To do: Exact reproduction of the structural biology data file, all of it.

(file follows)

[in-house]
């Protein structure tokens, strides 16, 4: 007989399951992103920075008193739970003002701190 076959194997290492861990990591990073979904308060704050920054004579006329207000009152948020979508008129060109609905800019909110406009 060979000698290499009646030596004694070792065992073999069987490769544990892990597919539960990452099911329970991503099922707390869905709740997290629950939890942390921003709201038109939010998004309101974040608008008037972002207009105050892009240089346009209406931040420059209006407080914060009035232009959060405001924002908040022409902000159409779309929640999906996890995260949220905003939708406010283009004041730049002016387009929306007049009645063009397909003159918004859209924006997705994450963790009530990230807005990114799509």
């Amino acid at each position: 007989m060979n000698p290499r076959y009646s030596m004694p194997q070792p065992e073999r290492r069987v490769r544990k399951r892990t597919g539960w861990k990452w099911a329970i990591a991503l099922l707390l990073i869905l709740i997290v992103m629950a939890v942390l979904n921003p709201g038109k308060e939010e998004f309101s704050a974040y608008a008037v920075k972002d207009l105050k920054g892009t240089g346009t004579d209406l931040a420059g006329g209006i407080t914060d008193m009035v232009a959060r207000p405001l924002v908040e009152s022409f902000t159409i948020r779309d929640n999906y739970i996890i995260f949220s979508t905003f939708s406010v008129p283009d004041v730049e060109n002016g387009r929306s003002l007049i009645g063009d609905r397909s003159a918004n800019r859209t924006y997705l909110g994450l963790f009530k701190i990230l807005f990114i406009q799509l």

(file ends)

[in-house]
């Protein structure tokens, strides 16, 4: 007989399951992103920075008193739970003002701190 076959194997290492861990990591990073979904308060704050920054004579006329207000009152948020979508008129060109609905800019909110406009 060979000698290499009646030596004694070792065992073999069987490769544990892990597919539960990452099911329970991503099922707390869905709740997290629950939890942390921003709201038109939010998004309101974040608008008037972002207009105050892009240089346009209406931040420059209006407080914060009035232009959060405001924002908040022409902000159409779309929640999906996890995260949220905003939708406010283009004041730049002016387009929306007049009645063009397909003159918004859209924006997705994450963790009530990230807005990114799509």
């Amino acid at each position: 007989m060979n000698p290499r076959y009646s030596m004694p194997q070792p065992e073999r290492r069987v490769r544990k399951r892990t597919g539960w861990k990452w099911a329970i990591a991503l099922l707390l990073i869905l709740i997290v992103m629950a939890v942390l979904n921003p709201g038109k308060e939010e998004f309101s704050a974040y608008a008037v920075k972002d207009l105050k920054g892009t240089g346009t004579d209406l931040a420059g006329g209006i407080t914060d008193m009035v232009a959060r207000p405001l924002v908040e009152s022409f902000t159409i948020r779309d929640n999906y739970i996890i995260f949220s979508t905003f939708s406010v008129p283009d004041v730049e060109n002016g387009r929306s003002l007049i009645g063009d609905r397909s003159a918004n800019r859209t924006y997705l909110g994450l963790f009530k701190i990230l807005f990114i406009q799509l």